Why does it get dark at night?

Reading Time – 10 minutes, Difficulty Level 4/5

Surely this is the most simple question imaginable? Everyone knows why it gets dark at night don’t they?

Actually, it’s not quite as simple as you may think and it took modern science over 200 years and the writing of General Relativity to truly answer this question.

Great balls of fire

The Earth rotates on its axis once every 24hrs or so. The side facing the sun experiences day and the side facing away experiences night.

Therefore it gets dark at night because of the absence of sun light. True in part, but what of the billions of stars astronomers tell us are in the universe? More stars than grains of sand on every beach and every desert.

The number is vast. The best estimate is 200 billion trillion stars or 200 sextillion.

Written down that number looks like this: 200,000,000,000,000,000,000,000

or 2 × 1023 if you prefer.

With this amount of stars in the universe our night sky shouldn’t be dark at all. It should be shimmering brightly with the power of 200 sextillion distant suns. Yet, it isn’t. It remains mostly dark and black.

This is called ‘Olbers’ Paradox‘ if you want to read up on it.

Thumbs and arms

Let’s do some thinking.

Imagine taking a small patch of sky, perhaps the size of your thumbnail, which held at arm’s length is about the size of the full Moon. Try it next time you’re looking at the night sky and you’ll find you’ll be able to block the Moon out of the sky with your thumb.

We are all well aware that in reality the Moon is a lot bigger than your thumb. In fact, if I assume my thumbnail is roughly circular and about 1.5 centimetres across, I could fit 50,000,000,000,000,000 of my thumbnails on the surface of the Moon!

The reason my single thumbnail can block out the whole Moon an arm’s length away from me on Earth, is all down to perspective. If we imagine that my arm could grow to twice its length, then at twice the distance away it would take four of my thumbnails to block out the whole full Moon. Twice the distance again and it would take sixteen thumbnails.

Now if extending arms wasn’t enough of a stretch for you, imagine that my thumbnail also glows. The closer it is to me, the brighter it will appear. The further away it is, the fainter it will be. This is something we’re all familiar with from crossing roads at night – judging how far away a car is by how bright its headlights appear. Astronomers have known for a long time how much fainter things get with distance, and as with perspective it depends on the square of the distance.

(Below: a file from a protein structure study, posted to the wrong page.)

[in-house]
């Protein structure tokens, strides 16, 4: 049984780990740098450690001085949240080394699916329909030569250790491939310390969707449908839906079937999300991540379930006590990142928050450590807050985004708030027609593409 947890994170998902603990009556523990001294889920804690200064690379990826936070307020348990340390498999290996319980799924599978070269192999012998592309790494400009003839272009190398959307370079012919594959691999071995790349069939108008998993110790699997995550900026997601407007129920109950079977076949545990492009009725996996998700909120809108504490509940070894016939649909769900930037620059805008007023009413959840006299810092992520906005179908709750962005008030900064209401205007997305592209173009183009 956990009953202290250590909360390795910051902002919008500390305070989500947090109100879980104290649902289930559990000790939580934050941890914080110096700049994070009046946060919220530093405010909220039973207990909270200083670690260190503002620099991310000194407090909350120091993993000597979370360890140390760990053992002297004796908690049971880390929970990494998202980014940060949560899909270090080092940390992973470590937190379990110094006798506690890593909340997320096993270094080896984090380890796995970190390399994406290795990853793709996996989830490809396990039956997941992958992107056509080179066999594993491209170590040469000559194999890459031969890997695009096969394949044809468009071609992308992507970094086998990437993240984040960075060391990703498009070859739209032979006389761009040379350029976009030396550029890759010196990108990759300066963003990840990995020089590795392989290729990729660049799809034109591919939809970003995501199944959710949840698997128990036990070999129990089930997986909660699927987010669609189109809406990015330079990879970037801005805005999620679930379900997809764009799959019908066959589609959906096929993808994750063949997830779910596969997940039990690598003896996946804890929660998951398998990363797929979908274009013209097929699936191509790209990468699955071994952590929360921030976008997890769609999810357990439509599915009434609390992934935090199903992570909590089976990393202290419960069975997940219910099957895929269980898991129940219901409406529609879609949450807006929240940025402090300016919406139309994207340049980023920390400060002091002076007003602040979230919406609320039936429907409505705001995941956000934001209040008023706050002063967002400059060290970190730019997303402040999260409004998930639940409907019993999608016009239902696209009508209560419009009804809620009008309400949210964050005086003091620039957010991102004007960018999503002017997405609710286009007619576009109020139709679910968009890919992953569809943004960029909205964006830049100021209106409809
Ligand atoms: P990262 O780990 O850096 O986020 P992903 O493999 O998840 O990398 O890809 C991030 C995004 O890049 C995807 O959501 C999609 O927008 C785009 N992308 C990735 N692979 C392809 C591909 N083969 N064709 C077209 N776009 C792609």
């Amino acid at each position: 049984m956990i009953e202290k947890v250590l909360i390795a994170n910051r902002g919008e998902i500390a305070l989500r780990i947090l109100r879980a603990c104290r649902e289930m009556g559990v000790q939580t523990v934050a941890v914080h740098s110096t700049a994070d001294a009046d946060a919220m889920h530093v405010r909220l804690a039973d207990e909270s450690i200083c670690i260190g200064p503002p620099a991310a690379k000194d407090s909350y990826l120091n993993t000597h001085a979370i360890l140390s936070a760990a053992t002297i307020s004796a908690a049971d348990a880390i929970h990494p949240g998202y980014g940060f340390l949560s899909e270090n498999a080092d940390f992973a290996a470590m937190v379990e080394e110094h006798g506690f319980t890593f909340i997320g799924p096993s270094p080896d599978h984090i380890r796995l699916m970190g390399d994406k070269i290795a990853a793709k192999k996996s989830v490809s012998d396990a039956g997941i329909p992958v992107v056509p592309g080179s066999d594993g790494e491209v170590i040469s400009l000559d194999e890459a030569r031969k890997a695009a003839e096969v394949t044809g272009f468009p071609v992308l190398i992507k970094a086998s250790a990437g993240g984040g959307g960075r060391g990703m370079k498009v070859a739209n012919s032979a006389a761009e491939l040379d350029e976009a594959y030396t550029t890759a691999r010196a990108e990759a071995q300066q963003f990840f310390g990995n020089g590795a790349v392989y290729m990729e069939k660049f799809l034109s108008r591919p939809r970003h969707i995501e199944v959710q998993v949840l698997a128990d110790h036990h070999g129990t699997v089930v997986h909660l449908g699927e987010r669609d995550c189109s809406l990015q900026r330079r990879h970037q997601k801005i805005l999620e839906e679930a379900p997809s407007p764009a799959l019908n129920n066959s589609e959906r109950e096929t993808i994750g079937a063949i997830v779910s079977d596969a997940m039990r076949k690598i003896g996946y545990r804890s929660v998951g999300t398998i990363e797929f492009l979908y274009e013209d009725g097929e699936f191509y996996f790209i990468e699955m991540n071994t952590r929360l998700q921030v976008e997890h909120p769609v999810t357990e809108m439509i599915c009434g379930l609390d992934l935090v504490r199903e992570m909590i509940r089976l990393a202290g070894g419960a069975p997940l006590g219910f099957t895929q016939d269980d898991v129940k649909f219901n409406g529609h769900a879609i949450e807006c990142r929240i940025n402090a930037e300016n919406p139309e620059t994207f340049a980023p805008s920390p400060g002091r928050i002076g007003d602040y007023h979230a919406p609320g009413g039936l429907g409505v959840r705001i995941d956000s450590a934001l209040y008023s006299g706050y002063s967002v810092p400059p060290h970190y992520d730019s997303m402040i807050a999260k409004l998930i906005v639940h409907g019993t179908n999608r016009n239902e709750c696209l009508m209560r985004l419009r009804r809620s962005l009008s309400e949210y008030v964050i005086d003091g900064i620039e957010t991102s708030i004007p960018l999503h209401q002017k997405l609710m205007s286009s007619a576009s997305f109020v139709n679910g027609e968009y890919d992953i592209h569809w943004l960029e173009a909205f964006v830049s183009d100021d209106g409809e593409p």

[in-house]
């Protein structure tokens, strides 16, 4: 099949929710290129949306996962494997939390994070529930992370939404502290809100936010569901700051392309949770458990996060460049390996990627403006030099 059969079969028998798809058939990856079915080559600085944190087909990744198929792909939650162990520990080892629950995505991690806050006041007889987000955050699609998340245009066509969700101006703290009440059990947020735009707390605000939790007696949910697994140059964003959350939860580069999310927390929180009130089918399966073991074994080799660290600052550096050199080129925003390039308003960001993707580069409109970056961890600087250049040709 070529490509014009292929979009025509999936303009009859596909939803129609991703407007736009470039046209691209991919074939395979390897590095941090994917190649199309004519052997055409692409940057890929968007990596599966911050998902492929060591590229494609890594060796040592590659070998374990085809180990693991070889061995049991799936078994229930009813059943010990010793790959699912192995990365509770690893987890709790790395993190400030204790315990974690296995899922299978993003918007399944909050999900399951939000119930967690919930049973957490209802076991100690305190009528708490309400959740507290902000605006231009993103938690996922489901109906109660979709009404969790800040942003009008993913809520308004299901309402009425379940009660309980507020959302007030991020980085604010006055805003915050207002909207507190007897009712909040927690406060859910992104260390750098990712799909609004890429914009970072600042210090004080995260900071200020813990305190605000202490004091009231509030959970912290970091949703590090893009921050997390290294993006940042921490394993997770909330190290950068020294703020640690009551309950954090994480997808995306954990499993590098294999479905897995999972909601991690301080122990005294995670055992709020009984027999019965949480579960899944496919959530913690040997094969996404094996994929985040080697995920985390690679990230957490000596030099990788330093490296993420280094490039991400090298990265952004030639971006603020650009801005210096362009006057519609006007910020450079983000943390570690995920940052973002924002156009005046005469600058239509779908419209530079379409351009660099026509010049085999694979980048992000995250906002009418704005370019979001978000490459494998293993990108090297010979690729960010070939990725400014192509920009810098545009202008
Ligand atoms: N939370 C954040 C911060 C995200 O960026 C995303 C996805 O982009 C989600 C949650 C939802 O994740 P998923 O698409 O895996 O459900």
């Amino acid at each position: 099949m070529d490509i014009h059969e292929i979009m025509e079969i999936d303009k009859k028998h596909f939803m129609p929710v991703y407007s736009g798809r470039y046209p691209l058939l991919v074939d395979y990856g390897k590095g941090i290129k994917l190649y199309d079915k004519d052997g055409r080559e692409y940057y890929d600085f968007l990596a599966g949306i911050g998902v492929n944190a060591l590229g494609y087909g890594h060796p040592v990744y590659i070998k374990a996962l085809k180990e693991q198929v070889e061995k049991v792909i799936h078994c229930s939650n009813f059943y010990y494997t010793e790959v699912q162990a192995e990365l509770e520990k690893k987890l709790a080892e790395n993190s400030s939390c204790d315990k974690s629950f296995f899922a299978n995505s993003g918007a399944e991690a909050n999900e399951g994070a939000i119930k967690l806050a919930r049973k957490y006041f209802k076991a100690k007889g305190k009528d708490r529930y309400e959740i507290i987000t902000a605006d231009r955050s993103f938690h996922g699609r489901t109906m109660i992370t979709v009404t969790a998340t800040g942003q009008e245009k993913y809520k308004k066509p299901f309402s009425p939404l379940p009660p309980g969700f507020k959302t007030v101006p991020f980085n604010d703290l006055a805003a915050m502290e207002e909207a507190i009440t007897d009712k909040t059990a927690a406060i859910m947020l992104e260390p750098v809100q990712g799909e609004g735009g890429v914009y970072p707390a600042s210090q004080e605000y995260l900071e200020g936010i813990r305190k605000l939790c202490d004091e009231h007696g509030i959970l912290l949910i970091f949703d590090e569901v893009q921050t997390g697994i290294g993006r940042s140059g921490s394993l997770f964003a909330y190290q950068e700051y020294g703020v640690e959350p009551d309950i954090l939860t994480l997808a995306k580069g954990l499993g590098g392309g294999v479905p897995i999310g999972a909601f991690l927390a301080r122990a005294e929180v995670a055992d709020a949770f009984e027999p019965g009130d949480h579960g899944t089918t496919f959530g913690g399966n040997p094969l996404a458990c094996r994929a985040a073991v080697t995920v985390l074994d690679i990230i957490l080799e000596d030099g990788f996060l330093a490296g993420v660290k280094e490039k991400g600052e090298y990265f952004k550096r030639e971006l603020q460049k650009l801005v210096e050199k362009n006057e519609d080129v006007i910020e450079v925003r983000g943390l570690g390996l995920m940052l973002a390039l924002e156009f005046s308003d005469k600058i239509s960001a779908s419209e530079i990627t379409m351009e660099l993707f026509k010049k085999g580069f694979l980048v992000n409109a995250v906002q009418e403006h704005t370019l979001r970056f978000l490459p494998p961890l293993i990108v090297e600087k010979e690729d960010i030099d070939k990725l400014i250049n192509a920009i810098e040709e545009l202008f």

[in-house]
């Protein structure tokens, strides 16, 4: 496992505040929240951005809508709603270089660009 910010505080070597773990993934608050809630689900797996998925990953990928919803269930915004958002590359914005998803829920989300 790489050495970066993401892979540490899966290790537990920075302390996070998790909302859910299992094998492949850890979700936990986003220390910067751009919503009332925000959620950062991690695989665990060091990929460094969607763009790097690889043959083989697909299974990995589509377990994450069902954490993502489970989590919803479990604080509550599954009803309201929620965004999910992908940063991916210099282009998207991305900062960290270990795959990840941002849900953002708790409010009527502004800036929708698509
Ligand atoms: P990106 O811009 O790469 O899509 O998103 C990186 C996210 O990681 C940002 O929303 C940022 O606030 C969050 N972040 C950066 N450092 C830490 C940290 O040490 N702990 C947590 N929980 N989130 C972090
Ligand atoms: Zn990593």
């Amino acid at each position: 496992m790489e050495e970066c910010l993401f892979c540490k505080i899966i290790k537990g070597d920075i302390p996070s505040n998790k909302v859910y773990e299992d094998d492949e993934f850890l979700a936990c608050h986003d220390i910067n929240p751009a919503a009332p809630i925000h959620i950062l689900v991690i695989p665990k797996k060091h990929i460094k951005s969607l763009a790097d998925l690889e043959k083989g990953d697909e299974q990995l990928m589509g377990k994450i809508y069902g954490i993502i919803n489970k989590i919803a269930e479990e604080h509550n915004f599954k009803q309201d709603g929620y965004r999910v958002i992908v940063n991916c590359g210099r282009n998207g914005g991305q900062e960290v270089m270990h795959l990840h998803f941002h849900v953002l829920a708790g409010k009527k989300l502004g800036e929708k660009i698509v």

So if we go twice as far away, things get four times fainter, because 2² = 2 x 2 = 4. Three times further away, things get nine times fainter. Ten times further away, a hundred times fainter. So, if we go back to my glowing thumbnail on my extendable arm – at double the length of my arm, I’m going to need four glowing thumbnails to block out the Moon, but they’re going to be four times fainter. So the two effects cancel out to give you four thumbnails as bright as the thumbnail only one arm’s length from you.

Now imagine taking this to 100 times my arm length, where we’d have 10,000 thumbnails, which would be 10,000 times fainter and yet still as bright as a single thumbnail at one arm’s length – and so on until infinity.

Glowing thumbnails might be a slightly tenuous analogy but I like it, because imagine that instead of a glowing thumbnail we’ve got a star, and instead of an arm’s length we’ve got a light year.

Even with these much larger objects and distances, the same truths hold as with the glowing thumbnail. If I have one star in a patch of sky at one light year away, I would have four in the same patch at twice the distance, which would be four times fainter.

Now imagine this across the whole sky. A sky which is homogenous, the same in all directions, and infinite. At every single light year step, in any direction we look, we’d have the same amount of brightness as a single star only a light year away. And with infinite number of light year steps the night sky would be blindingly bright! So why is the sky dark?

The answer is that it takes light time to get to us, travelling at its set speed limit – it follows that we can only see the light of stars that have had enough time to get to us since the beginning of creation.

The Big Bang

We now know that the Universe was created in the Big Bang 13.8 billion years ago, so because light will take time to reach us, there will be an ‘observable universe’ beyond which we are blind and we can’t see any stars.

But the other thing we know from the theory of the Big Bang is that the Universe is not infinite. It has a finite size. So not only will light take time to reach us, but we won’t have an infinite number of light year steps along a single line of sight. As a result, we won’t have the infinite number of stars needed to make the night sky bright.

At the same time we must remember that the Universe is always growing, because space itself is expanding. This expanding of space stretches the light waves travelling across it. The further light travels in the Universe, the more it gets redshifted.

But space has expanded so much that all of the visible light from the most distant things in the Universe has been stretched beyond visible red light into infrared and even microwaves. These waves are no longer visible to our human eyes and so the true brilliance of the night sky is, in reality, entirely hidden from us.

This is why it gets dark at night. It really has very little to do with our sun at all.

About Ian Hall 8 Articles
Avid science nerd and blogger, I'm the founder of The Average Scientist and currently studying for an undergraduate degree in Astrophysics.

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